Asda RIGHT to sell wonky fruit ’n veg
WELL done to Asda for putting misshaped fruit and vegetables back on our shelves.
Egged on by celebrity chef Jamie Oliver, the supermarket chain has gone back on a policy not to sell wonky fruit and veg.
And I hope others follow their lead.
It’s crazy, because in other countries you buy oddly shaped tomatoes and peppers and they taste perfectly fine – but for some reason we think our own public just won’t buy them.
At a time when people are going hungry in this country and nearly a million people are forced to use food banks, it seems perverse that we throw perfectly good food away because it’s not the right shape.
It got me thinking about some of the crazy food-related EU regulations down the years – and some of them are just corkers.
I have to start with curvy cucumbers. In 1988, the EU decided that if a cucumber bends more than 0.4 inches, then it could not be categorised as a “class one” cucumber and could only be sold as a second-rate cucumber.
In 1995, the same EU crackpots decided that bananas with unsightly curvature had to also be banned from being sold as “class one”.
The same principle was also applied to crooked carrots and knobbly potatoes.
In all, 36 different fruits and vegetables were forced to comply with the EU’s nonsensical rules – and those that didn’t were simply thrown on the scrapheap.
Up to 2009, when this brainless ban was lifted, it’s estimated that twenty to forty per cent of these products were thrown away because they didn’t meet the strict EU guidelines.
But the removal of the ban didn’t result in our shops being flooded with funny-shaped fruit and veg, because supermarket chains thought fussy Brits wouldn’t like the look of such products and would refuse to buy.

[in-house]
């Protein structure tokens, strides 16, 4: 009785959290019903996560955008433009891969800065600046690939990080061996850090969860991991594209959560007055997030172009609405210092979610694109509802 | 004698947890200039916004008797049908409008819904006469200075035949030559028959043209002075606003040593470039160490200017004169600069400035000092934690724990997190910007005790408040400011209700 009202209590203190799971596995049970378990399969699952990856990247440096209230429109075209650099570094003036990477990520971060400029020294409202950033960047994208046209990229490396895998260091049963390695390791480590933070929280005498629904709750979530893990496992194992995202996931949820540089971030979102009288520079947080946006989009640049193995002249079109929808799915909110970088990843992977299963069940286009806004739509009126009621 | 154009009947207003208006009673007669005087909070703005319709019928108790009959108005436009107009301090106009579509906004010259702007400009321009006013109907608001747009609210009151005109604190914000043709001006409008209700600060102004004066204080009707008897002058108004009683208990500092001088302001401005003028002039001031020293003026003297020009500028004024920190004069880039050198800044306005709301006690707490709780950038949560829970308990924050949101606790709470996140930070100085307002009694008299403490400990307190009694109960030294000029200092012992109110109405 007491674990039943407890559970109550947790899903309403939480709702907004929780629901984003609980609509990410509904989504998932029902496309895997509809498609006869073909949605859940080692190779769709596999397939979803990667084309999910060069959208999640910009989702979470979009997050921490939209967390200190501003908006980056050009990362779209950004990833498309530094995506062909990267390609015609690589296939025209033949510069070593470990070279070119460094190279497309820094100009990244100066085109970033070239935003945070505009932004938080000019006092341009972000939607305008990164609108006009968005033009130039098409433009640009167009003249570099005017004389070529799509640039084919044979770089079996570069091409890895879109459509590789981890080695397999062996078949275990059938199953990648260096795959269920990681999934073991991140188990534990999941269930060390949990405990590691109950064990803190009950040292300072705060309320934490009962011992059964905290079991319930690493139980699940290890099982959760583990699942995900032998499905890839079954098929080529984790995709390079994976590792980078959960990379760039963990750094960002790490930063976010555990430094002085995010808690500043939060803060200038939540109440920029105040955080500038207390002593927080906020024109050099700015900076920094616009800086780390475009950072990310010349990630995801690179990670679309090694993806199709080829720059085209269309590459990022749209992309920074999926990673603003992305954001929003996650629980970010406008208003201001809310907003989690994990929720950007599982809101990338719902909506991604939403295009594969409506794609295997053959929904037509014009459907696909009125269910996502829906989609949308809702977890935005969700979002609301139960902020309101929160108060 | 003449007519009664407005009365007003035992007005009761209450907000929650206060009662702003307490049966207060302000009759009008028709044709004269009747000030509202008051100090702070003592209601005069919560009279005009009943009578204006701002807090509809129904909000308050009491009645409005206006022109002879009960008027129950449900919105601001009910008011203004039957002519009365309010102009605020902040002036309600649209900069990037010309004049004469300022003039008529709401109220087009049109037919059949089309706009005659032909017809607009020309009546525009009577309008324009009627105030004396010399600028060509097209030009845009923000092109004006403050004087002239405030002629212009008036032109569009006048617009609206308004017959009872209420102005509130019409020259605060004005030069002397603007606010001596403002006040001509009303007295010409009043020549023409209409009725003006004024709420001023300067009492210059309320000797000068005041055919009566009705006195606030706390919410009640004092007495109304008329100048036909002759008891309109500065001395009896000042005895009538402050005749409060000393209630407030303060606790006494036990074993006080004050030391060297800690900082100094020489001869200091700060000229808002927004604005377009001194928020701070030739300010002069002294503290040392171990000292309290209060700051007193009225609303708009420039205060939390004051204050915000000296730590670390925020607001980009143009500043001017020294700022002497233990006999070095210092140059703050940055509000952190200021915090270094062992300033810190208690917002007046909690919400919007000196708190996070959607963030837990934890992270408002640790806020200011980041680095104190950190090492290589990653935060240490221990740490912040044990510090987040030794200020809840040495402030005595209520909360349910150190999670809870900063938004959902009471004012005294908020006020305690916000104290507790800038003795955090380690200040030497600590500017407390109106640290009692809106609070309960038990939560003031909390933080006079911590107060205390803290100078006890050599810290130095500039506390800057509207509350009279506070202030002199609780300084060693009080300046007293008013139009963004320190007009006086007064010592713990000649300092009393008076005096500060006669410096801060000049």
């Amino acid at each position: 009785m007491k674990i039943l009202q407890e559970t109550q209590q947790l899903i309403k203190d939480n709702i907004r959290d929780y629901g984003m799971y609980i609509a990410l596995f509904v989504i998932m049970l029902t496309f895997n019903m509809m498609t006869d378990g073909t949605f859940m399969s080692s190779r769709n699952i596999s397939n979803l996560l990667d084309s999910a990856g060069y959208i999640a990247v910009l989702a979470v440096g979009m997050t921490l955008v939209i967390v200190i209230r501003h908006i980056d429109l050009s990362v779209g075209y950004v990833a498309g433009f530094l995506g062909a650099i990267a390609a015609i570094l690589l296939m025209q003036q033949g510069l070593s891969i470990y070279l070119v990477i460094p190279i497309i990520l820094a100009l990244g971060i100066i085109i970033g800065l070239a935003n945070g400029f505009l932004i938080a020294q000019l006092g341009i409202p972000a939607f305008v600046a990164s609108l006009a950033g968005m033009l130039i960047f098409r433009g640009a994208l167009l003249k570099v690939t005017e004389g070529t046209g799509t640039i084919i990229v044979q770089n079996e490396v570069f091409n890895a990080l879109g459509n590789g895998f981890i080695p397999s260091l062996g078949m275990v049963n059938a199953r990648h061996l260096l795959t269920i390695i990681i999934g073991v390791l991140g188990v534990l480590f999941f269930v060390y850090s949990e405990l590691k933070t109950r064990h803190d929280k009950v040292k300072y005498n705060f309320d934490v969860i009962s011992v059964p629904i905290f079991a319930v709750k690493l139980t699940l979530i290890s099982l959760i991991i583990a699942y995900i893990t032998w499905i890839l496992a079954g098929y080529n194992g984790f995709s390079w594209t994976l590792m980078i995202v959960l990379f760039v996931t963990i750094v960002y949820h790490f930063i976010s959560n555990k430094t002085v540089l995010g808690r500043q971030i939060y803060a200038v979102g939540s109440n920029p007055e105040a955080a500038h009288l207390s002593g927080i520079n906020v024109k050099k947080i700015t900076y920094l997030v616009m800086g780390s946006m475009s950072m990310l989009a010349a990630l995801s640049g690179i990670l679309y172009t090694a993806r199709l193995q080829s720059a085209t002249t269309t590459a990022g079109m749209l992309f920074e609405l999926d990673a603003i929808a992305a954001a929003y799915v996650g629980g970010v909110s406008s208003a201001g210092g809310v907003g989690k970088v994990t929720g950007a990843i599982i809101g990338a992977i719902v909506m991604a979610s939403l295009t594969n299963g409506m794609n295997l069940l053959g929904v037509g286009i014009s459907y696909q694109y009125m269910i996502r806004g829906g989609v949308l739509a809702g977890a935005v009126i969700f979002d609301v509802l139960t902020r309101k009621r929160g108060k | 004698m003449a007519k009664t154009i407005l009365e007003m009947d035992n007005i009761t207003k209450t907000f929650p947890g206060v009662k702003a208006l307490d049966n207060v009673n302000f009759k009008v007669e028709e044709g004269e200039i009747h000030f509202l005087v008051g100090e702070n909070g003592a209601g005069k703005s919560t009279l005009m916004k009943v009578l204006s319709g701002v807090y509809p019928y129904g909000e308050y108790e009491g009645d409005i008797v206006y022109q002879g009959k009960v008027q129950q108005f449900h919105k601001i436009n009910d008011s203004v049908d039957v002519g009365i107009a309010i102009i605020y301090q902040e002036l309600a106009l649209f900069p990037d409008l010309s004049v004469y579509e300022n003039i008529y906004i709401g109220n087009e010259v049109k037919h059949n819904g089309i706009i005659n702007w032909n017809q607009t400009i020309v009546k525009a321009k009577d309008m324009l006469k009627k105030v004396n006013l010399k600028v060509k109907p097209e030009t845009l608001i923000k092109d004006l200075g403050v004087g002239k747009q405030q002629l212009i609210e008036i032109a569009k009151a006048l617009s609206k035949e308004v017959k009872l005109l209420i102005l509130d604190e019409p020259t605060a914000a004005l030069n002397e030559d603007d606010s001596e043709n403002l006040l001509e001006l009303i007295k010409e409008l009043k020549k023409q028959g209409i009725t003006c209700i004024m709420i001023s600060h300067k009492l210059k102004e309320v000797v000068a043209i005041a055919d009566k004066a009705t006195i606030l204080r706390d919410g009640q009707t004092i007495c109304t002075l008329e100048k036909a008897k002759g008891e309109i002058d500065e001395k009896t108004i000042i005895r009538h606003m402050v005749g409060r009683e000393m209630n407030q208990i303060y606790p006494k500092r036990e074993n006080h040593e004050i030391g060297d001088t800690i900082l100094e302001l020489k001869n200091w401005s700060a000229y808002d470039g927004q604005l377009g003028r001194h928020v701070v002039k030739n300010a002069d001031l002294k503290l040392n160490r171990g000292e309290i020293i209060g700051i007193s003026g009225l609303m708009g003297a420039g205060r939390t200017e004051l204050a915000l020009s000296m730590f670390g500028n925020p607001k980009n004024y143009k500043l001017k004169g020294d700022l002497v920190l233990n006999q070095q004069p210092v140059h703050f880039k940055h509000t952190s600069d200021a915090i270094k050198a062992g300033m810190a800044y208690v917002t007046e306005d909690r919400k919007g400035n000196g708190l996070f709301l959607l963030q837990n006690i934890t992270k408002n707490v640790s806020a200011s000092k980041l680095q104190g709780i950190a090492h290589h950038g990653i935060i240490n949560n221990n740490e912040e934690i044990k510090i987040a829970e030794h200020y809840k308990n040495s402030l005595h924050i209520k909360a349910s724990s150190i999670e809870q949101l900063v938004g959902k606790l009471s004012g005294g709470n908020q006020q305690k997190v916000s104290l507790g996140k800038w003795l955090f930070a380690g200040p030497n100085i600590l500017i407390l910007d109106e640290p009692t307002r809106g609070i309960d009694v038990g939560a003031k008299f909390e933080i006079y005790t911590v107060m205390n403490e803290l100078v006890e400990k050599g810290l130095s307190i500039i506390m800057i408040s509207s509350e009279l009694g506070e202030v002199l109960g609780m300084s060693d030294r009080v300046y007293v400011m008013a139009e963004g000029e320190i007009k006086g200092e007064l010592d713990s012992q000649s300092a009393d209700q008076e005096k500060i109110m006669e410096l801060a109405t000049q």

Now Asda has bucked that trend, and good luck to them.
But the meddling hasn’t ended. In 2010, the EU said that food items always had to be priced by weight rather than number, thus making it impossible to sell eggs by half-a-dozen alone.
So although we can still buy six eggs, the price has to be based on their weight and not the number of eggs. Who knows why.
The Brussels brainboxes then decided they had to make it clear that turnip and swede are two different things – but if swede is contained in a Cornish pasty, it can still be called turnip. Are you confused? I am. In 2011, the EU prevented manufacturers of bottled water claiming that it helps prevent dehydration because, according to the EU, there is no evidence for this. Work that one out.
Then EU mandarins told us that filter coffee machines must now switch off after five minutes of percolating to fight the spectre of man-made global warming.
What’s frightening is that this baloney is dreamed up by some of Europe’s most powerful people.
But fear not, the people of this country are finally waking up, and hopefully we’ll get out of this banana skin of an organisation sooner rather than later.